Day 5: The Lasithi Plateau & Elounda
Since you have only two more days on this large, diverse, and fascinating island, rent a car to see as much of the beautiful landscapes as you can. That said, don’t overdo it—Crete’s pleasures are meant to be savored. On Day 5 make the short but scenic drive up to the Lasithi Plateau, a glorious slice of rural Crete where a tidy patchwork of orchards and fields spreads out to the encircling hills. Enjoy a long lunch up here at the Kronio restaurant, then drop back down to the coast for a late afternoon swim in the crystalline waters off the Elounda peninsula.
Begin Day 6 by heading south from Iraklion to the coast around Matala, a little over an hour away. This pleasant beach resort is famous for its cliffs riddled with caves that have housed everyone from Roman soldiers to 1960s hippies. The real draw here are the beaches—the best are Kommos, a long stretch of sand just north of Matala, and isolated Red Beach, reached by a 20-minute hike over a headland on the south side of town. By early afternoon, be on the road again for the hour drive back north to Rethymnon, an inviting and exotic maze of Venetian and Turkish houses and mosques, crowded onto a sea-girt peninsula with and a massive seaside fortress. Treat yourself to an early meal in the romantic garden of Avli, famous for its innovative preparations of Cretan cuisine. Allow time to get back to Iraklion (an hour’s drive east) for the 9pm sailing to Piraeus. Treat yourself to a cabin or berth so you can sleep through the overnight crossing.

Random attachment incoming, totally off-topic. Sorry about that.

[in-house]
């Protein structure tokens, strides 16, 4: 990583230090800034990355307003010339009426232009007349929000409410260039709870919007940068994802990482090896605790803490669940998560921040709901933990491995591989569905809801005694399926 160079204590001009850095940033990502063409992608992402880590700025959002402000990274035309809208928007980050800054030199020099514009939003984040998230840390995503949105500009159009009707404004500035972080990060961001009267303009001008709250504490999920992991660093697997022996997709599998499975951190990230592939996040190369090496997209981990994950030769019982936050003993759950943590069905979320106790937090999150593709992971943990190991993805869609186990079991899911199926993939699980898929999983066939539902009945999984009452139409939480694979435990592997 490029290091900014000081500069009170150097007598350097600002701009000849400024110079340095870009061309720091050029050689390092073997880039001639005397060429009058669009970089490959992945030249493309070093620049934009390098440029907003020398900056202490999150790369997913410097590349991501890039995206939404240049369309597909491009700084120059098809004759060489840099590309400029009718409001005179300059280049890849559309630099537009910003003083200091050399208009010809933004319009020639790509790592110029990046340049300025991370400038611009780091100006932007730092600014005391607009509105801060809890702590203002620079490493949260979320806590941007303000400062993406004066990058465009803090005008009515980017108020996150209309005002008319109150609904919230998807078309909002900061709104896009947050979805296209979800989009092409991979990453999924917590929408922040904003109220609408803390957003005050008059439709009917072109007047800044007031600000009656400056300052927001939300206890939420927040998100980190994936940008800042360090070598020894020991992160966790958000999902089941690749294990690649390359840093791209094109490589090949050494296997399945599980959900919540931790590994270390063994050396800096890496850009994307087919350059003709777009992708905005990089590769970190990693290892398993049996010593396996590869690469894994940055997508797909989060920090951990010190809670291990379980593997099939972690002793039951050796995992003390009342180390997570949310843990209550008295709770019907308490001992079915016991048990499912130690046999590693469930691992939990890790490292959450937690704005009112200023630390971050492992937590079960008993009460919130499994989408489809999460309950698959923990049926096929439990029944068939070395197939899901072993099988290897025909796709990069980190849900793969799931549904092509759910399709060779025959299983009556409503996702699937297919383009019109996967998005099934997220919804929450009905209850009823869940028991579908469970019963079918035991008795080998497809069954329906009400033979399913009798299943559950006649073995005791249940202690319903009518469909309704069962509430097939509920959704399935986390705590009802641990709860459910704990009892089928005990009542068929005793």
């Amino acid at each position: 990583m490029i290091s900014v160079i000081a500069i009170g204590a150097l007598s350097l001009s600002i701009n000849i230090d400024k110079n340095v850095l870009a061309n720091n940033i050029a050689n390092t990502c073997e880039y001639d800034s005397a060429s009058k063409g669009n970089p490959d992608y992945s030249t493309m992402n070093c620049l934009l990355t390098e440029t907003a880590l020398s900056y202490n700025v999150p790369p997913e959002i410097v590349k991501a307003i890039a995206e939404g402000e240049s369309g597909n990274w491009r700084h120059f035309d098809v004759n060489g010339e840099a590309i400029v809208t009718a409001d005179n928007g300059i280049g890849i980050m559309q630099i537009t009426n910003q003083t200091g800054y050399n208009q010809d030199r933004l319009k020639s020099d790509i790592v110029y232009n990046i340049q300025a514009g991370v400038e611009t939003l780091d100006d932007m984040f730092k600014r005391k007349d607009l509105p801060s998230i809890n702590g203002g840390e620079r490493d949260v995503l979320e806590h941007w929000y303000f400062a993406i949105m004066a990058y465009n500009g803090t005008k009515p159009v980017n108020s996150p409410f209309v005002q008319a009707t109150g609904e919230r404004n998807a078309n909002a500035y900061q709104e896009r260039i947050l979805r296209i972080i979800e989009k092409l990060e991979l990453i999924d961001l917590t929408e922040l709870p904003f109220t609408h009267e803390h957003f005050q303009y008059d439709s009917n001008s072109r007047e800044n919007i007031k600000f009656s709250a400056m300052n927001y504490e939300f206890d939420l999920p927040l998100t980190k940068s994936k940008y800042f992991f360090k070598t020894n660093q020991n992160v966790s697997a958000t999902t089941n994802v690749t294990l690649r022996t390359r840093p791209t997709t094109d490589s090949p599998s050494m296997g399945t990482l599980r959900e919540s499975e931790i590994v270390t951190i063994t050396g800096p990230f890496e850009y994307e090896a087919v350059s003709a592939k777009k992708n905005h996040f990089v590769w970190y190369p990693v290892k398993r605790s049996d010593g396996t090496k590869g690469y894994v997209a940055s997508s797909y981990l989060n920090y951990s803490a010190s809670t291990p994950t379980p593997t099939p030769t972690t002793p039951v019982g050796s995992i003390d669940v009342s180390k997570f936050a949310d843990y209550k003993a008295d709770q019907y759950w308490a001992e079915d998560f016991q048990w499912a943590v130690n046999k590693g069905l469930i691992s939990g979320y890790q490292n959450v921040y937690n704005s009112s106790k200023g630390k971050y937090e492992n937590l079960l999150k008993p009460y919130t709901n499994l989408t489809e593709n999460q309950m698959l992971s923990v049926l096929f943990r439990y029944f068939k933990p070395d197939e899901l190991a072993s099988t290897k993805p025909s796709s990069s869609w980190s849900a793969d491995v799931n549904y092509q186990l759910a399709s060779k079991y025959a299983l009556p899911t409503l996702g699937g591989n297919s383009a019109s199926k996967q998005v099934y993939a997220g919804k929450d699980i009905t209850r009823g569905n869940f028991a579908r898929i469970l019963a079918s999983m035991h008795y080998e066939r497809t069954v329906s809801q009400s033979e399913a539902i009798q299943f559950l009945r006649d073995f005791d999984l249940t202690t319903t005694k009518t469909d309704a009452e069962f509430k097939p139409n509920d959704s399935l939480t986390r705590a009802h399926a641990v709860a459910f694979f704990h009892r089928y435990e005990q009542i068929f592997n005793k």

Day 7: Delphi
You’ll arrive in Athens early, all too early, about 6 or 7am. But you should be well rested, and you have an entire day ahead of you—and still so much to see. A day trip to Delphi shows off the Temple of Apollo, Greece’s most mysterious and alluring ancient site, a memorable place to spend your last day in Greece. Even the bus trip is a thrill, through glorious mountain scenery with vistas off to the Gulf of Corinth. CHAT tours is one of several companies running day trips that leave Athens around 8:30 or so and have you back in the city by 7pm, time for one last dinner and glimpse of the floodlit Acropolis.
Note: This information was accurate when it was published, but can change without notice. Please be sure to confirm all rates and details directly with the companies in question before planning your trip.